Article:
Thurs-Sat 8 pm, Sun 2 pm, through Nov 23
Watching The Amazing Brenda Strider, I caught myself chortling with glee in anticipation of the witty and scathing remarks I was soon to pen. "Look at this pitiful set design," I said to myself. "See how this play switches between a hospital room where a young man, Gene (Nicholas Burilini-Price), is dying of cancer, and scenes from the outside world. But the only way director Steve Smith can think to convey the outside world is by casting different shades of light on another hospital bed. Ha!" I'm all for using one versatile prop as the centerpiece for multiple settings, but come on, a hospital bed as a bar? Or a hospital bed in the middle of a farm? That's just lazy play making.
When the play ended, however, and the "twist" kicked in, I realized that my ridicule was perhaps hasty. I won't ruin it for the potential future audience member, but I will say that the settings outside the hospital are not intended as realism so much as descriptions of realism from Gene's writing partner and good buddy, Jerry (Gary Brickner-Schulz). As the conclusion settles, it becomes more and more apparent that these settings rely heavily on the characters' imaginations, and so the hospital bed is not intended to be realistic, but as a tool to bring Jerry's tales to life for both Gene and the audience.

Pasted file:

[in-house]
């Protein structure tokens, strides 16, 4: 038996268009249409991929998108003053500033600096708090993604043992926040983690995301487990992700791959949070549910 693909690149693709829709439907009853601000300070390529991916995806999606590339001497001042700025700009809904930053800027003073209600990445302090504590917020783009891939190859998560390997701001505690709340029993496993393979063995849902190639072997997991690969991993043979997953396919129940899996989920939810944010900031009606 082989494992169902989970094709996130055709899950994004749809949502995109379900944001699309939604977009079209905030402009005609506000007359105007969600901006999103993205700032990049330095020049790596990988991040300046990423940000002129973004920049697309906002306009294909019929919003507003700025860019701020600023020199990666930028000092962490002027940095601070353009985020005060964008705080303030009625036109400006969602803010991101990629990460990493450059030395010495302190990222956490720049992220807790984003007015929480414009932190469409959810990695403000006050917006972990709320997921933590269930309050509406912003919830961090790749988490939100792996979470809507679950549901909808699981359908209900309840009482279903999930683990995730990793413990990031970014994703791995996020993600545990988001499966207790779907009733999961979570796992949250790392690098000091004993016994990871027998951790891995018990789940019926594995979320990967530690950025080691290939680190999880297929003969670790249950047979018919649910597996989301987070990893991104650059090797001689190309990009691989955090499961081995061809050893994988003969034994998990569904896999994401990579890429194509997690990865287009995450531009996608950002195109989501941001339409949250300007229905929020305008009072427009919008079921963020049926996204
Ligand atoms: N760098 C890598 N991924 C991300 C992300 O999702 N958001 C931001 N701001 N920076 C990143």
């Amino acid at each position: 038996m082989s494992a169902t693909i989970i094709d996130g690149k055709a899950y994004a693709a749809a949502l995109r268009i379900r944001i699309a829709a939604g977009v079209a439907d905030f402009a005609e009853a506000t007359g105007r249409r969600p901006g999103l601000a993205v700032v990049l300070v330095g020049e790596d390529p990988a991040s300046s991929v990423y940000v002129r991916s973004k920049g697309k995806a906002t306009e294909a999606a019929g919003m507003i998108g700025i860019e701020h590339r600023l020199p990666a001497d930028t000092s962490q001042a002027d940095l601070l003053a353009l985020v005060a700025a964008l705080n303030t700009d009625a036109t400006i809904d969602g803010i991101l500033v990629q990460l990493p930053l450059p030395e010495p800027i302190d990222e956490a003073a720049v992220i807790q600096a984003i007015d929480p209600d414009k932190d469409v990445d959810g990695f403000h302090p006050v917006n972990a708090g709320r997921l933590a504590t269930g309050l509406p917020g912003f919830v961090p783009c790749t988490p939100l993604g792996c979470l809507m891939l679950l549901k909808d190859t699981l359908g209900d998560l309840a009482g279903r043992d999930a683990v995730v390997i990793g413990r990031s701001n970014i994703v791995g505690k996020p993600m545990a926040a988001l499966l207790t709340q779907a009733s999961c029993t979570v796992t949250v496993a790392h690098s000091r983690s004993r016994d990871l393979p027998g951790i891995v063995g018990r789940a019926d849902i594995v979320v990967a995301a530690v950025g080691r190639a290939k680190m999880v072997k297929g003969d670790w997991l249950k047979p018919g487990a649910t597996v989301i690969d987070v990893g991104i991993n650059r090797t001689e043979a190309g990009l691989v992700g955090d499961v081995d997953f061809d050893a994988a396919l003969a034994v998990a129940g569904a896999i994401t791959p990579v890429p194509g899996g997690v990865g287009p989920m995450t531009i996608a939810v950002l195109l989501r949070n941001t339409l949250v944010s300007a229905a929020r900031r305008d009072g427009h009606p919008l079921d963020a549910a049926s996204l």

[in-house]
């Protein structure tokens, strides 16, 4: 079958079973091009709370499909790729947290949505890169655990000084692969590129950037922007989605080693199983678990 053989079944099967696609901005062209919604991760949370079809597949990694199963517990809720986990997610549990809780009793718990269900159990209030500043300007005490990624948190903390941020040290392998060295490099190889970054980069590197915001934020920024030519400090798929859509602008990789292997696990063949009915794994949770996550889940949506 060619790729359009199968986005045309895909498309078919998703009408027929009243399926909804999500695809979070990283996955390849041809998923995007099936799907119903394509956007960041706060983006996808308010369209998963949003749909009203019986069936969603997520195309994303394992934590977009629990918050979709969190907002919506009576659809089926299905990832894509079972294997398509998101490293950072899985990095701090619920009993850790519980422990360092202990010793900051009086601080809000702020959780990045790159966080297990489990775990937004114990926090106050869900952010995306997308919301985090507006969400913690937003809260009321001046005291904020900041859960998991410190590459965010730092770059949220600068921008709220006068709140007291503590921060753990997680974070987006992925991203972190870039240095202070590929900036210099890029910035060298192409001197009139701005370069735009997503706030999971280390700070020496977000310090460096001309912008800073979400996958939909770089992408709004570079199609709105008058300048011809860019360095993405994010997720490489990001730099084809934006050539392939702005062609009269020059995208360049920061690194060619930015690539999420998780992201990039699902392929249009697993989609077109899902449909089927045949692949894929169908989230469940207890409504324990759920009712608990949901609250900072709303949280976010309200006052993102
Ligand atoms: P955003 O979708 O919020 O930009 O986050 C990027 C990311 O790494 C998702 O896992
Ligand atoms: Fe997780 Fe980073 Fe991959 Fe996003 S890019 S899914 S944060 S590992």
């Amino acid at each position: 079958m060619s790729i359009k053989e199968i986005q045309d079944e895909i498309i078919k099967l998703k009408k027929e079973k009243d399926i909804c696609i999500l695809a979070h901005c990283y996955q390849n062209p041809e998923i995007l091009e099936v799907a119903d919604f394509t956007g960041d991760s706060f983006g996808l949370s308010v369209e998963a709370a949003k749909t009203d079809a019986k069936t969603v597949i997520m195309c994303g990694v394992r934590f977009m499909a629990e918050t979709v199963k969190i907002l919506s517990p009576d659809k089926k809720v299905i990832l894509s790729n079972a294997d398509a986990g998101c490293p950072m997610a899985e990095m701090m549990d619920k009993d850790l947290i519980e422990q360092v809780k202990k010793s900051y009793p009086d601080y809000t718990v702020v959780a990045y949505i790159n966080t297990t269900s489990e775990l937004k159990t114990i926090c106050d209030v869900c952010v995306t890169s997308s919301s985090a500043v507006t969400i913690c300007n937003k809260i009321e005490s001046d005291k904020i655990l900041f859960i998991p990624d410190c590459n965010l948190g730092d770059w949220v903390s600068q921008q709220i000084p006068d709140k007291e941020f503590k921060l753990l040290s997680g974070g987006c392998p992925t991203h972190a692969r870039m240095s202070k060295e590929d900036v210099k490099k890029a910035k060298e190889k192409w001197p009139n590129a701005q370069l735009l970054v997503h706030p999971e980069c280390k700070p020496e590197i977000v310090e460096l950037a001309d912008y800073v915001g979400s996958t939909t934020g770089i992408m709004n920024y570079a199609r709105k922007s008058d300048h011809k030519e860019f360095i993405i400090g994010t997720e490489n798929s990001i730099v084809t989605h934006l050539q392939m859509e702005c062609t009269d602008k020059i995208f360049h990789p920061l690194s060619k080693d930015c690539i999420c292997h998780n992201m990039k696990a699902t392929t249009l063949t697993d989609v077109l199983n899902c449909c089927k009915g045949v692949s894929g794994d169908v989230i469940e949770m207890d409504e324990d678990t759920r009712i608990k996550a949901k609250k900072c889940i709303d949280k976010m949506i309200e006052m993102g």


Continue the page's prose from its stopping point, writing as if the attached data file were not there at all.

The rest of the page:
So, the blandness in regards to innovative staging appears to be intentional, which means I can't criticize this play for that reason. Still, plot twists aside, there is no excuse for excruciating dialogue, astronomical pacing, and a boring story, all of which can be found here. Price and Schulz do their best, but the script for Strider spends way too much time on the Brenda Strider segment, a completely trite, uninteresting piece of pulp about a mysterious babe and her murderous plastic surgeon husband. And yet, it turns out in the end that this hackneyed element, too, is intentional, a meticulously planned plot contrivance. Am I allowed to criticize something for being cliche when it is supposed to be cliche? I reckon not, but I'm certainly allowed to say that it wasn't fun to watch. It wasn't. JUSTIN SANDERS